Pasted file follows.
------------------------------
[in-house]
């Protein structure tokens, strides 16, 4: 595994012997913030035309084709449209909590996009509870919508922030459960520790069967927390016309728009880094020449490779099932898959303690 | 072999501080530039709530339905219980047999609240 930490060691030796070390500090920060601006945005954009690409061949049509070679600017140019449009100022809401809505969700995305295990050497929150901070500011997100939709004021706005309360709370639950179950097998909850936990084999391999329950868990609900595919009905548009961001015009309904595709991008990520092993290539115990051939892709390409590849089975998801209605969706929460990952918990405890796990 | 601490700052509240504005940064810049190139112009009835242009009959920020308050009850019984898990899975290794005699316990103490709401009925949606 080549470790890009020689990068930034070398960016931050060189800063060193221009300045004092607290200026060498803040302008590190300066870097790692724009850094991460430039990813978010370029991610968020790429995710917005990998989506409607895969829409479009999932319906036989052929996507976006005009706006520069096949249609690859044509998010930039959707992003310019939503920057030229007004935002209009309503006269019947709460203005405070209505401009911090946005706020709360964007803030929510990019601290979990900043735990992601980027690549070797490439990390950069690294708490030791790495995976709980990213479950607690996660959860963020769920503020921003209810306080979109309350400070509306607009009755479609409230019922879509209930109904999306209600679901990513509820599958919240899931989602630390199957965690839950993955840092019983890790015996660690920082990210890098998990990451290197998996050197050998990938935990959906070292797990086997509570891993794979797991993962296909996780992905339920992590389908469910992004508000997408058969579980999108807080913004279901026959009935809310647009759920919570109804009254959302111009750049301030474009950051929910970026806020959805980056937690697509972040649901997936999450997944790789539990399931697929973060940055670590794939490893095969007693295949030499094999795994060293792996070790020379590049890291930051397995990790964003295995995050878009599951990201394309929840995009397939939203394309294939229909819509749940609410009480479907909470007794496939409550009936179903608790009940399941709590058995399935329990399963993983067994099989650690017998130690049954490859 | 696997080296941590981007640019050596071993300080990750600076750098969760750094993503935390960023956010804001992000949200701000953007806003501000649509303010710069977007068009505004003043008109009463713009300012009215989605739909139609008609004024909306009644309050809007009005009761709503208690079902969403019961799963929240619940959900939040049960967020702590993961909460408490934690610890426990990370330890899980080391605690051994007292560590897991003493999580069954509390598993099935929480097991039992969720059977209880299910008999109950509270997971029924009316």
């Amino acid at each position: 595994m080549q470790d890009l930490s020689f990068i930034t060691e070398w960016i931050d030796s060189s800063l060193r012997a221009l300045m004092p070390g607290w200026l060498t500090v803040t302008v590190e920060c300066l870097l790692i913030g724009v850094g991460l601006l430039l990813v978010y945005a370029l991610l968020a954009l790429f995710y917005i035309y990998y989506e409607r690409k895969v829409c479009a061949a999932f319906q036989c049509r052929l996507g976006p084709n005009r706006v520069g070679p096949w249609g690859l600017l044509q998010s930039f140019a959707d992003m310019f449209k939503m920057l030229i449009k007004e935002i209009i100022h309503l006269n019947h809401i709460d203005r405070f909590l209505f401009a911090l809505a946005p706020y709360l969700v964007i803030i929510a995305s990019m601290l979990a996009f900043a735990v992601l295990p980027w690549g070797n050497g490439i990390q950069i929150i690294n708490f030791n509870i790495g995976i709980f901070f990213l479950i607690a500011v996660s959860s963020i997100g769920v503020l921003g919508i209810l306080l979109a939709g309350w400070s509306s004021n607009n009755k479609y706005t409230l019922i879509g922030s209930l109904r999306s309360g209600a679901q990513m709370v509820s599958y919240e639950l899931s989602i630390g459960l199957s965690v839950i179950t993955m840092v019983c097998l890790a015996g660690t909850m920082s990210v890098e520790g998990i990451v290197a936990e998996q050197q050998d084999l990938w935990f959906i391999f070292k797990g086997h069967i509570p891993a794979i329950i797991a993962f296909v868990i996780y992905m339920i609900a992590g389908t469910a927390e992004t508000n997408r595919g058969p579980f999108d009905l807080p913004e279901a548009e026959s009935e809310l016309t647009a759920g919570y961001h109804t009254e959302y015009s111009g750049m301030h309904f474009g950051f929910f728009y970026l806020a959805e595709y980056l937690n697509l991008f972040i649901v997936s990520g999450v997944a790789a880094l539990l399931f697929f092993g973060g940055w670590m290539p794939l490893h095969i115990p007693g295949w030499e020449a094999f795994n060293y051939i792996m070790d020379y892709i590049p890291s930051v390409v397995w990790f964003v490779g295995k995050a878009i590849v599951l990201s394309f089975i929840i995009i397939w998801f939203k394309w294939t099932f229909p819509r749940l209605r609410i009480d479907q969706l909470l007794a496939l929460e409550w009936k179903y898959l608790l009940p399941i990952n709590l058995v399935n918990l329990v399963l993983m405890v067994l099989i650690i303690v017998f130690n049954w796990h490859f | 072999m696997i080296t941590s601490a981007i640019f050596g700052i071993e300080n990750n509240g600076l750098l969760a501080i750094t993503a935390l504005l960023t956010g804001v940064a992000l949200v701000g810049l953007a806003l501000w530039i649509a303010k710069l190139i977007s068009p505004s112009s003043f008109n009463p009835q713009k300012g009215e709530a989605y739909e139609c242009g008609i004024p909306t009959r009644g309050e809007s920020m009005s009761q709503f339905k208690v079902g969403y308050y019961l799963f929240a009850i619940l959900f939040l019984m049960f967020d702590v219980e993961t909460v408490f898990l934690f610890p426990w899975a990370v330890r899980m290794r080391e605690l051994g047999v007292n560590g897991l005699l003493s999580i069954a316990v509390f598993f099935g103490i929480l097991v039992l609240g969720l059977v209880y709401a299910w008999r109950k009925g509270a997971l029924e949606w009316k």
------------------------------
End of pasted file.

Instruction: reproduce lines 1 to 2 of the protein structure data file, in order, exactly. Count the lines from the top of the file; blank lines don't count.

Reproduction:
[in-house]
């Protein structure tokens, strides 16, 4: 595994012997913030035309084709449209909590996009509870919508922030459960520790069967927390016309728009880094020449490779099932898959303690 | 072999501080530039709530339905219980047999609240 930490060691030796070390500090920060601006945005954009690409061949049509070679600017140019449009100022809401809505969700995305295990050497929150901070500011997100939709004021706005309360709370639950179950097998909850936990084999391999329950868990609900595919009905548009961001015009309904595709991008990520092993290539115990051939892709390409590849089975998801209605969706929460990952918990405890796990 | 601490700052509240504005940064810049190139112009009835242009009959920020308050009850019984898990899975290794005699316990103490709401009925949606 080549470790890009020689990068930034070398960016931050060189800063060193221009300045004092607290200026060498803040302008590190300066870097790692724009850094991460430039990813978010370029991610968020790429995710917005990998989506409607895969829409479009999932319906036989052929996507976006005009706006520069096949249609690859044509998010930039959707992003310019939503920057030229007004935002209009309503006269019947709460203005405070209505401009911090946005706020709360964007803030929510990019601290979990900043735990992601980027690549070797490439990390950069690294708490030791790495995976709980990213479950607690996660959860963020769920503020921003209810306080979109309350400070509306607009009755479609409230019922879509209930109904999306209600679901990513509820599958919240899931989602630390199957965690839950993955840092019983890790015996660690920082990210890098998990990451290197998996050197050998990938935990959906070292797990086997509570891993794979797991993962296909996780992905339920992590389908469910992004508000997408058969579980999108807080913004279901026959009935809310647009759920919570109804009254959302111009750049301030474009950051929910970026806020959805980056937690697509972040649901997936999450997944790789539990399931697929973060940055670590794939490893095969007693295949030499094999795994060293792996070790020379590049890291930051397995990790964003295995995050878009599951990201394309929840995009397939939203394309294939229909819509749940609410009480479907909470007794496939409550009936179903608790009940399941709590058995399935329990399963993983067994099989650690017998130690049954490859 | 696997080296941590981007640019050596071993300080990750600076750098969760750094993503935390960023956010804001992000949200701000953007806003501000649509303010710069977007068009505004003043008109009463713009300012009215989605739909139609008609004024909306009644309050809007009005009761709503208690079902969403019961799963929240619940959900939040049960967020702590993961909460408490934690610890426990990370330890899980080391605690051994007292560590897991003493999580069954509390598993099935929480097991039992969720059977209880299910008999109950509270997971029924009316």